Sunday, March 16, 2008

In memory of my professor Kimmo Raatikainen

When searching for a photo of my professor on Google (due to the closure of his official homepage), I came across an article on HIIT's blog page.

The article is written by a senior friend of Kimmo, as a memorial of our professor.

Please read it first.

Source from:

Professor Kimmo Raatikainen finally succumbed this morning to a long-time illness. He was 53.

Kimmo was the director of HIIT's Future Internet programme and thus an important person for us. More, he was a good colleague and an interesting man. Therefore I decided to write a few words about him.

I first learnt to know Kimmo around 1995, when the joint TKK-UH doctoral programme HeCSE was launched and I became its director. Kimmo started his mobile computing group at University of Helsinki at the same time. Through the doctoral programme, I got acquainted with his students too. Through them, I learned a thing and another of the professor.

Our link became closer in early 2001 when HIIT had been founded and was building up its operation. I remember clearly how Kimmo came to my office and told me that he had decided to join the institute by moving a research group to the premises in Ruoholahti, where we moved in September. At the start of 2002 Kimmo's Fuego Core project was started in HIIT; ultimately, it would continue until the end of 2007.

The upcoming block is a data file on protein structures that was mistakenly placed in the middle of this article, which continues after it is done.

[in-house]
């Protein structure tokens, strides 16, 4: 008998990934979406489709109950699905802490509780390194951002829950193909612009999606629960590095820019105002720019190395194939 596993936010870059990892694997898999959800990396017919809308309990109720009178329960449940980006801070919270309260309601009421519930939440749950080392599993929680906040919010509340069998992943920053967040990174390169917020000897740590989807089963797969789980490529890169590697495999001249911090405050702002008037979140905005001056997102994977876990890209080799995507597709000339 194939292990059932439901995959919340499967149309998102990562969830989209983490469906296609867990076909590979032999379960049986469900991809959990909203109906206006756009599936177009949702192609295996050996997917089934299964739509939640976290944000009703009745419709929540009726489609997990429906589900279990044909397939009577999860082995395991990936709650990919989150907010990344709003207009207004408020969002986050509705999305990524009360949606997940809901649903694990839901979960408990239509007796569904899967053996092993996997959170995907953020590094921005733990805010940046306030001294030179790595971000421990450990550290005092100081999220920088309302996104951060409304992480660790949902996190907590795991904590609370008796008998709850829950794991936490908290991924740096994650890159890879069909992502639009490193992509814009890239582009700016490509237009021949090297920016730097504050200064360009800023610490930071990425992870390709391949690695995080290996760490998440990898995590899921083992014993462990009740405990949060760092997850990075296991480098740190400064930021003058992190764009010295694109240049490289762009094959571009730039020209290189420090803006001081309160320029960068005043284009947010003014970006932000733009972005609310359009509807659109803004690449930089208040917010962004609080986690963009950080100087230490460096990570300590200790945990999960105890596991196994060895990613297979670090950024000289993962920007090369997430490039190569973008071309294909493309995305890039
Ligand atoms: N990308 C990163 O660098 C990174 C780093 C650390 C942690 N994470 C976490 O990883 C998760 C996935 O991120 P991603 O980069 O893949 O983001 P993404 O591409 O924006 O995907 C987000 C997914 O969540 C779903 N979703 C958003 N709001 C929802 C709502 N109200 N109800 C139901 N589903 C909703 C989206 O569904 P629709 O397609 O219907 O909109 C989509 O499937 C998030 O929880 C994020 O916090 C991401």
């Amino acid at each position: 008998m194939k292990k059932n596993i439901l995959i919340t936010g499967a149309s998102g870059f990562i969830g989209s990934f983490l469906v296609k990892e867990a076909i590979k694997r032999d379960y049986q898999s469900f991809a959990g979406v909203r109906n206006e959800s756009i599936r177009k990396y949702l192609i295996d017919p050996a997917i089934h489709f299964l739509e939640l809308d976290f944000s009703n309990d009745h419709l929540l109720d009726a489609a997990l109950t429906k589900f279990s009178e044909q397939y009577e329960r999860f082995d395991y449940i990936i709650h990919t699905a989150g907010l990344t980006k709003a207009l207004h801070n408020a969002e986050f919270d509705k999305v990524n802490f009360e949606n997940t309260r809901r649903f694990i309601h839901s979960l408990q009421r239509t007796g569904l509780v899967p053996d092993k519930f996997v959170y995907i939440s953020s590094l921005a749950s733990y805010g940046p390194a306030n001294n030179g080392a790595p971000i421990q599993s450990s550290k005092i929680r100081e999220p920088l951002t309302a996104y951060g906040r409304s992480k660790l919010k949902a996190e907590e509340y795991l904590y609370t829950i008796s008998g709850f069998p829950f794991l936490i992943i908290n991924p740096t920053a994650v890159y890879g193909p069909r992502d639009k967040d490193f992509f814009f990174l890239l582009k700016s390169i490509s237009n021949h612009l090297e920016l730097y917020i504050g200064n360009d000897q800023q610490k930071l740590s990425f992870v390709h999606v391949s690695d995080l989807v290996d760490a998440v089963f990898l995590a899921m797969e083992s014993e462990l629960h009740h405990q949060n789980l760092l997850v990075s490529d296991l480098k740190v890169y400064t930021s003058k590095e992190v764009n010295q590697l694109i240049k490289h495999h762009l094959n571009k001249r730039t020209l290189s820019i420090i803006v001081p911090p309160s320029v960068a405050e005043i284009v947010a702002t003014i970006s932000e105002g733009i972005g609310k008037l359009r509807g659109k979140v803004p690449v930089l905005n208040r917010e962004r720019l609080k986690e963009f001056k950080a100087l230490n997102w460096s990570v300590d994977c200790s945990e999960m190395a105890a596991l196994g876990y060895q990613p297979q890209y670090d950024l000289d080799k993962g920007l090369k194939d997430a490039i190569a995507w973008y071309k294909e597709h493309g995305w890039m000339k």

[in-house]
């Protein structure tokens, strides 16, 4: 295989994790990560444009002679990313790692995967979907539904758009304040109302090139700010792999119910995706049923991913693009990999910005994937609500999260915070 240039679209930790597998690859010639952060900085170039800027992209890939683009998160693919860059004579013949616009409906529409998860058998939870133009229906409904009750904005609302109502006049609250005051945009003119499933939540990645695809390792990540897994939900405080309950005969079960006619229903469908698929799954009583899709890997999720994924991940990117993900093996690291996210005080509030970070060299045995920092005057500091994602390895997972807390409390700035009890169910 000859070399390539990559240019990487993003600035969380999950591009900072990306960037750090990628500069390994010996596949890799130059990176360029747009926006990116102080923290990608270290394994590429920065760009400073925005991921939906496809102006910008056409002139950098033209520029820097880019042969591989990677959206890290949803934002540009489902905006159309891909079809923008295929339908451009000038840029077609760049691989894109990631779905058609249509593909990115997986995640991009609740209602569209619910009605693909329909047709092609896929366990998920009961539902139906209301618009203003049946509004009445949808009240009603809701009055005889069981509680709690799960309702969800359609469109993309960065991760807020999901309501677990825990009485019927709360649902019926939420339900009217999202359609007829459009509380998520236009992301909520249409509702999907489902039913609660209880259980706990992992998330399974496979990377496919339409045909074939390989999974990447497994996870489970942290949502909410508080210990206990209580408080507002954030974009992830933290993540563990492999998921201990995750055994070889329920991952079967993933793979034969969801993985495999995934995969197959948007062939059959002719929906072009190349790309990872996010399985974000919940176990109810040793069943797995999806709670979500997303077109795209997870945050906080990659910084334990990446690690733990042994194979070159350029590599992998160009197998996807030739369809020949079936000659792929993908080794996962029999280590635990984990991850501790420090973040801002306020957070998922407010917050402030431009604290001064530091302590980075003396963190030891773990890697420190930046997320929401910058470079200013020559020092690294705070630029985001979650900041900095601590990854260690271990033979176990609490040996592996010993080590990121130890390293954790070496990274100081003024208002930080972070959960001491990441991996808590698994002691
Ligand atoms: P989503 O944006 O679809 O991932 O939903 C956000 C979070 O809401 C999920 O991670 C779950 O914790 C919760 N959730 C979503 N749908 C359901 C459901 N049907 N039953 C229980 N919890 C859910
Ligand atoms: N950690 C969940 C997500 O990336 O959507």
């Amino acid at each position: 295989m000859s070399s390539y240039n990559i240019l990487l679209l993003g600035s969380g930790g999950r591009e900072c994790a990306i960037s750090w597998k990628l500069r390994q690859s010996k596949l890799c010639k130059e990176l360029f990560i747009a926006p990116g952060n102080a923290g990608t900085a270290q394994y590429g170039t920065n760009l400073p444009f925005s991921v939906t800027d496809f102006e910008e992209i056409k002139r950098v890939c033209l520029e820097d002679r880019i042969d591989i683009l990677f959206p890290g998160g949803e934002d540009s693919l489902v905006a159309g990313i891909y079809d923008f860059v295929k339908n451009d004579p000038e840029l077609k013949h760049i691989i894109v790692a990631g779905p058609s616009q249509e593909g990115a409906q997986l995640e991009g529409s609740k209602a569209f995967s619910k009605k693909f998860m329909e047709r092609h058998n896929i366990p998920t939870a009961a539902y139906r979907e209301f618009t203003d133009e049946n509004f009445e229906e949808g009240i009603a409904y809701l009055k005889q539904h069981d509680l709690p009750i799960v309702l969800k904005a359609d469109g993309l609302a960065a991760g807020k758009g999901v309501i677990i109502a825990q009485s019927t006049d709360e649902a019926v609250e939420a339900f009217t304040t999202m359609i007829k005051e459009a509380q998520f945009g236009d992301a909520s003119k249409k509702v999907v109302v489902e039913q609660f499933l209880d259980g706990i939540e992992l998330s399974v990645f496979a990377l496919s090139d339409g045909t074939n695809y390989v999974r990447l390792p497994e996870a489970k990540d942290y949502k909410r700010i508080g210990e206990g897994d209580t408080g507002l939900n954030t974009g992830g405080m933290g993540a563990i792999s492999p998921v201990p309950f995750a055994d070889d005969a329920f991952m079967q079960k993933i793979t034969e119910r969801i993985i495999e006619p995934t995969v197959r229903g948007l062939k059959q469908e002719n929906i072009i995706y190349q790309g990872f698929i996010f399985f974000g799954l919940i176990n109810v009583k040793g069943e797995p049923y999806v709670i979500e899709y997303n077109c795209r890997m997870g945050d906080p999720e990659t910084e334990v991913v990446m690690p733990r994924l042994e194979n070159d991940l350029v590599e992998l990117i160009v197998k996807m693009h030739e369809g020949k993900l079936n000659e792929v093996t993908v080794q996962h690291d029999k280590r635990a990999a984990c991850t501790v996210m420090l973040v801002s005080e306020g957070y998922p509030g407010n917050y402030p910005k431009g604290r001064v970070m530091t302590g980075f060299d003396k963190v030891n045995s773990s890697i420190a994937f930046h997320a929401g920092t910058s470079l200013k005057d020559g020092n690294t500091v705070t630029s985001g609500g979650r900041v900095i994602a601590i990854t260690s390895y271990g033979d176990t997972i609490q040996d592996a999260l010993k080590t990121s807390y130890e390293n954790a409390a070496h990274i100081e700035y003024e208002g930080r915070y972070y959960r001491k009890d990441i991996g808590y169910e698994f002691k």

As the name suggests, Fuego Core was the core activity of the Future Internet programme throughout. During the years, other activities spun out of it, initially small, later larger. Such was the work on HIP that was first commenced as part of FC in 2003, and became an independent project from 2004. The work HIIT now is doing on Internet architecture grew from that seed.

Kimmo's role in building HIIT's international relations was decisive as well. He had an extensive network around the globe, especially to UC Berkeley. This helped us a lot to build a bridge there during HIIT's early years.

Kimmo led an intensive life during those years. He shared his time between HIIT, University of Helsinki and Nokia Research Center. The count of days on travel was high. I wondered how he found time to guide his postgrad students at all, given his all other activities. Deemed on the results, he nevertheless managed pretty well: dissertation followed another in a steady stream. Now I would hit one of his doctors every time I threw a stone towards NRC. Several of them work at TKK, too.

Kimmo was no natural presenter: words tended to stumble upon each other in his speech. Nevertheless a certain intensity and will of expressing came through, and forced the audience to listen to what the man had to say. I think that Kimmo's Nokia career was initiated with a single presentation that I heard, where he told about the accomplishments of his group at UH. The way he did it stole the show from the TKK professors also presenting in the same event.

Kimmo worked on hard technology, but he was deeply interested on the softer aspects of information technology as well, the impact of IT on people and society. He enjoyed being in HIIT because it offered him opportunities to participate in discussion on these themes, even if his contribution was not always very visible from the outside.

The same interest was also displayed in the freshman course "Introduction to computer science" that he gave in Fall 2006, for which he also prepared an entirely new set of lecture notes. It was a major effort from a man who was already ill. Still, he wanted to give expression to what he thought was really worthwhile and interesting in computer science. That writing was, in a manner of speaking, his swan song.